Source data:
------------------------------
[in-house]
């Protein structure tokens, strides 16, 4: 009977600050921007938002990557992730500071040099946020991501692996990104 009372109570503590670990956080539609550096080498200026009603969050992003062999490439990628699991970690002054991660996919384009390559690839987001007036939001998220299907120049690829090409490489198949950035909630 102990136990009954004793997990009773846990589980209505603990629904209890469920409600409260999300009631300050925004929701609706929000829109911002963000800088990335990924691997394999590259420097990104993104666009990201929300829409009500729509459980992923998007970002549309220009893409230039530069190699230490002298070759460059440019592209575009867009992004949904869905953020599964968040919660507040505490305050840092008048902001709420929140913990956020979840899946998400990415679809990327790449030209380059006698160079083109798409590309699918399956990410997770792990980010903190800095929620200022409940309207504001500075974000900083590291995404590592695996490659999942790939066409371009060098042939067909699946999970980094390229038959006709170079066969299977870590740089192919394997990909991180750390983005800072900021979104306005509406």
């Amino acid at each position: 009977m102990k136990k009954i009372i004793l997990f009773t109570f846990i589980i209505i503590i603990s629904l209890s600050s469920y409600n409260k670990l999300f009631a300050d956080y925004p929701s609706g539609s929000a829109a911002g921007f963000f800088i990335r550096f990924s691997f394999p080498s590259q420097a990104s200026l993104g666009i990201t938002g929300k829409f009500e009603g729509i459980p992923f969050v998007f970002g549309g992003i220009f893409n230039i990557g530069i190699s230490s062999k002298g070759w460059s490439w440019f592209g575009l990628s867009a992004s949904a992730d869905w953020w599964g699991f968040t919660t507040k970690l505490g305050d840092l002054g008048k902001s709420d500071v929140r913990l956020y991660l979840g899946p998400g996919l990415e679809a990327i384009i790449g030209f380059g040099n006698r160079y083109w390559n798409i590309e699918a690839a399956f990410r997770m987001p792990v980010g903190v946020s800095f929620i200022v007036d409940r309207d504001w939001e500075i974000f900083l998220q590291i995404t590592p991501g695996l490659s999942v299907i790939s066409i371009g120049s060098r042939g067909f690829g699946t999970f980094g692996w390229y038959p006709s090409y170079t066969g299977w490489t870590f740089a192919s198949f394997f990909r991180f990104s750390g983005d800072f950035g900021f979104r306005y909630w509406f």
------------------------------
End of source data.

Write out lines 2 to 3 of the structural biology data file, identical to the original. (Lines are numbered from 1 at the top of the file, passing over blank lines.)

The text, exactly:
């Protein structure tokens, strides 16, 4: 009977600050921007938002990557992730500071040099946020991501692996990104 009372109570503590670990956080539609550096080498200026009603969050992003062999490439990628699991970690002054991660996919384009390559690839987001007036939001998220299907120049690829090409490489198949950035909630 102990136990009954004793997990009773846990589980209505603990629904209890469920409600409260999300009631300050925004929701609706929000829109911002963000800088990335990924691997394999590259420097990104993104666009990201929300829409009500729509459980992923998007970002549309220009893409230039530069190699230490002298070759460059440019592209575009867009992004949904869905953020599964968040919660507040505490305050840092008048902001709420929140913990956020979840899946998400990415679809990327790449030209380059006698160079083109798409590309699918399956990410997770792990980010903190800095929620200022409940309207504001500075974000900083590291995404590592695996490659999942790939066409371009060098042939067909699946999970980094390229038959006709170079066969299977870590740089192919394997990909991180750390983005800072900021979104306005509406």
């Amino acid at each position: 009977m102990k136990k009954i009372i004793l997990f009773t109570f846990i589980i209505i503590i603990s629904l209890s600050s469920y409600n409260k670990l999300f009631a300050d956080y925004p929701s609706g539609s929000a829109a911002g921007f963000f800088i990335r550096f990924s691997f394999p080498s590259q420097a990104s200026l993104g666009i990201t938002g929300k829409f009500e009603g729509i459980p992923f969050v998007f970002g549309g992003i220009f893409n230039i990557g530069i190699s230490s062999k002298g070759w460059s490439w440019f592209g575009l990628s867009a992004s949904a992730d869905w953020w599964g699991f968040t919660t507040k970690l505490g305050d840092l002054g008048k902001s709420d500071v929140r913990l956020y991660l979840g899946p998400g996919l990415e679809a990327i384009i790449g030209f380059g040099n006698r160079y083109w390559n798409i590309e699918a690839a399956f990410r997770m987001p792990v980010g903190v946020s800095f929620i200022v007036d409940r309207d504001w939001e500075i974000f900083l998220q590291i995404t590592p991501g695996l490659s999942v299907i790939s066409i371009g120049s060098r042939g067909f690829g699946t999970f980094g692996w390229y038959p006709s090409y170079t066969g299977w490489t870590f740089a192919s198949f394997f990909r991180f990104s750390g983005d800072f950035g900021f979104r306005y909630w509406f």